reflections on the war in Palestine Israel,

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Location: Montreal

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Comment by Douglas 'Ou-ee-ii-jay-ii' Jack on June 16, 2009 at 7:33pm
Bonjour Serge,
J'ai entendu un de tes vidéos sur i peace. J'aime tes deux sous sur Palestine-Israel. S'il est possible j'espère que nous auron un chance de recontre. Je travaille avec un groupe Corporation du developpement durable ici à Montréal. Je parle et écrit en Française mais comme tu voit je suis d'origine anglaise. Suivant je mis un déscription d'un part de notre programme CDD
Hello Born Activist,
I watched the U-tube video 'Twelve Laws for World Peace' and appreciate the unity you are trying to achieve. I appreciate that armed policing or soldering are not acceptable as both feed aggression and inhibit our communication. However surprising, it may be in the dialectic expression of our diversity that we are able to find peace. If each of us is a voice of the earth speaking and all voices are part of a greater harmony, then diversity brings us the beauty of our song together. I work with a method called 'Both-Sides-Now, Equal-Time-Recorded-Dialogues' as a means for individuals and groups to research and find conflict-resolution together. This ancient method of 'debate' (French = 'de' ='undo' + 'bate' = 'the fight') allows us to explore the complementarity of our differences or discover the limits of our consciousness.

Both Sides Now is a call for everyone everywhere to meet with both friends and perceived opponents or wherever there is conflict in recorded equal time recorded dialogue. Participants estimate a time-period to meet usually 90 minutes and then like the talking stick tradition divide the time equally. When one person speaks they record time on their watch (stop watch function on most common watches) the other listens, perhaps taking notes. Then when the time recording is turned off, the other may speak and start their time recording. A voice or video recorder records each session. Many voice programs have automated text-transcription programs now. Participants may choose to speak confidentially however public events such as for peace-making may require the participants to publish dialogues in public media. There is not a sincere warrior or soldier in the world who would choose arms over dialogue if they believe in the message of their cause or role. We believe that all of humanity has many issues to dialectically sort out through such recorded dialogues. This is the academic (open garden in Athens) tradition of Socrates recorded by Plato in ancient (500 BC) Athens where time-clocks would keep track of time and the circle of intentional community recorded diverse understandings of each dialogue. Jesus' tradition of the 12 disciples reflected this tradition in recording diverse aspect in the gospels, each different but complementary. Other world teachers and traditions have used dialectics (both-sides) for peace-making more successfully than Christians.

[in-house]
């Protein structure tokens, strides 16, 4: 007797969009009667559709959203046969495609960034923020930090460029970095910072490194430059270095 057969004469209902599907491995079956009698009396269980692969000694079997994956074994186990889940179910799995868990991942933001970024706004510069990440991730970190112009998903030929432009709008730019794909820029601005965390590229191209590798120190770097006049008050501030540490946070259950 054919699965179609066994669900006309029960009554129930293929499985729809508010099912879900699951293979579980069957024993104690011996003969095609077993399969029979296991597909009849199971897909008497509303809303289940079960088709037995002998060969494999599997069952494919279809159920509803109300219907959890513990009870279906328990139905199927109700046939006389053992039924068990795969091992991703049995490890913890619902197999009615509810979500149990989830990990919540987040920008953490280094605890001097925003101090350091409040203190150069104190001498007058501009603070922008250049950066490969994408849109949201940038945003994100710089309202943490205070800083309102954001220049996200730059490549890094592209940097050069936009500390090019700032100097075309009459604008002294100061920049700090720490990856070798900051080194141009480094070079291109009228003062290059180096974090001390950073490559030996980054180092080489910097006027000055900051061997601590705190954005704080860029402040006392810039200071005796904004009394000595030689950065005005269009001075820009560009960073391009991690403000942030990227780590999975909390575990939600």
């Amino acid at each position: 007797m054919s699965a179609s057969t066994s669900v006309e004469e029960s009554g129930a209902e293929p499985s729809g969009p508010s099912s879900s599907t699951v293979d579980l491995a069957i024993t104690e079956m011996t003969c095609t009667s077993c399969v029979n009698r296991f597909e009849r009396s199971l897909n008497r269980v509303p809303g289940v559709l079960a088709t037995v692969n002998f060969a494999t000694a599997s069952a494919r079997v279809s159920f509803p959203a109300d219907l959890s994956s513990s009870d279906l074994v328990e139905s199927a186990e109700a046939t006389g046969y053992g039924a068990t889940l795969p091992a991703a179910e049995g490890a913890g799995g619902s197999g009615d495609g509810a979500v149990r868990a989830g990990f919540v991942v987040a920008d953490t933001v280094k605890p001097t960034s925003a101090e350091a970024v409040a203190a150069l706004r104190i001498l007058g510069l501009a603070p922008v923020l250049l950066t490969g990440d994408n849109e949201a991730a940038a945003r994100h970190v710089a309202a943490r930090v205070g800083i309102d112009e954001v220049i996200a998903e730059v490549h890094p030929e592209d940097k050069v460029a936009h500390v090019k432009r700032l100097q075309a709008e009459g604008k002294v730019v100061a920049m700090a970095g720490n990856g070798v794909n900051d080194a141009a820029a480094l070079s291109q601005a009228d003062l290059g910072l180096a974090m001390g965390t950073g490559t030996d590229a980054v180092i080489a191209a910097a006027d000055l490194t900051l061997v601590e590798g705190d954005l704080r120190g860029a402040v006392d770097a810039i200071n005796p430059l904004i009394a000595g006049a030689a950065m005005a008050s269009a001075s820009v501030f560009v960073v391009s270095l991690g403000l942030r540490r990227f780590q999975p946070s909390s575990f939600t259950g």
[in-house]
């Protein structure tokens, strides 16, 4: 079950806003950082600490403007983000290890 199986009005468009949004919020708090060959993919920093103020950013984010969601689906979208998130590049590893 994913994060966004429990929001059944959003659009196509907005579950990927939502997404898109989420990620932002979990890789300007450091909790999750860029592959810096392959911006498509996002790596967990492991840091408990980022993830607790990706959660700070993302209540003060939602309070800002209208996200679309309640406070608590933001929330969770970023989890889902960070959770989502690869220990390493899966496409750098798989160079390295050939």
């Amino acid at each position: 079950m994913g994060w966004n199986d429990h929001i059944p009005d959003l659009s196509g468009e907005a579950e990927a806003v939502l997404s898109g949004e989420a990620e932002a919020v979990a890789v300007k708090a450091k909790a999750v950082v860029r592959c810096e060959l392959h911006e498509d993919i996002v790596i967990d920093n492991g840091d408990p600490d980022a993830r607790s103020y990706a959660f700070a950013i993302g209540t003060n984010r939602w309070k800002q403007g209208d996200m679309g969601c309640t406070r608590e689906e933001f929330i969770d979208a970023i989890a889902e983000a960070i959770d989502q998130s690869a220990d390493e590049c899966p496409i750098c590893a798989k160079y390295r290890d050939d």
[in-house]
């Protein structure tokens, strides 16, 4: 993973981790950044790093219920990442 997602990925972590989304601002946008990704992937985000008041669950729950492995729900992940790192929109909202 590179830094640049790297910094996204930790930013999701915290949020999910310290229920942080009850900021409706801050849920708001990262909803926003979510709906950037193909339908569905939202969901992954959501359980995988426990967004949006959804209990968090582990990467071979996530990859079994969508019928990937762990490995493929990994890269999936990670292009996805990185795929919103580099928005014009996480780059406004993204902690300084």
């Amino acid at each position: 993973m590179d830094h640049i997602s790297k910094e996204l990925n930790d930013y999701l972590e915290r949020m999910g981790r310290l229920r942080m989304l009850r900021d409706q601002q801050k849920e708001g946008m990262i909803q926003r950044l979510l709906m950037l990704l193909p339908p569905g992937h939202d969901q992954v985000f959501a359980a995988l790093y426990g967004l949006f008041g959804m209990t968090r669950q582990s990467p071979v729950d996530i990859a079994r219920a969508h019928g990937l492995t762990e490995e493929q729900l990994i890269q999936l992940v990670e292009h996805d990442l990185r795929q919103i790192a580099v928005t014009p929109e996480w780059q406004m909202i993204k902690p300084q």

The First Nation traditions of the Americas cultured dialogues in the circle of the people. The Council and circle processes, Consensus (commonality) and Caucussing (grouping of like-interests), Production Societies, Progressive Ownership accounting through the string-shell (wampum, esnoguay, kayoni, seewan, quipu etc), Apprentice to Elder mentoring, Multi-level orchard food production efficiencies, Male-Female partnership, inclusive economic accounting and other traditions of abundance and peace were all complementary inter-disciplinary sciences.
Douglas Jack, eco-montreal@mcgill.ca 514-364-0599, LaSalle

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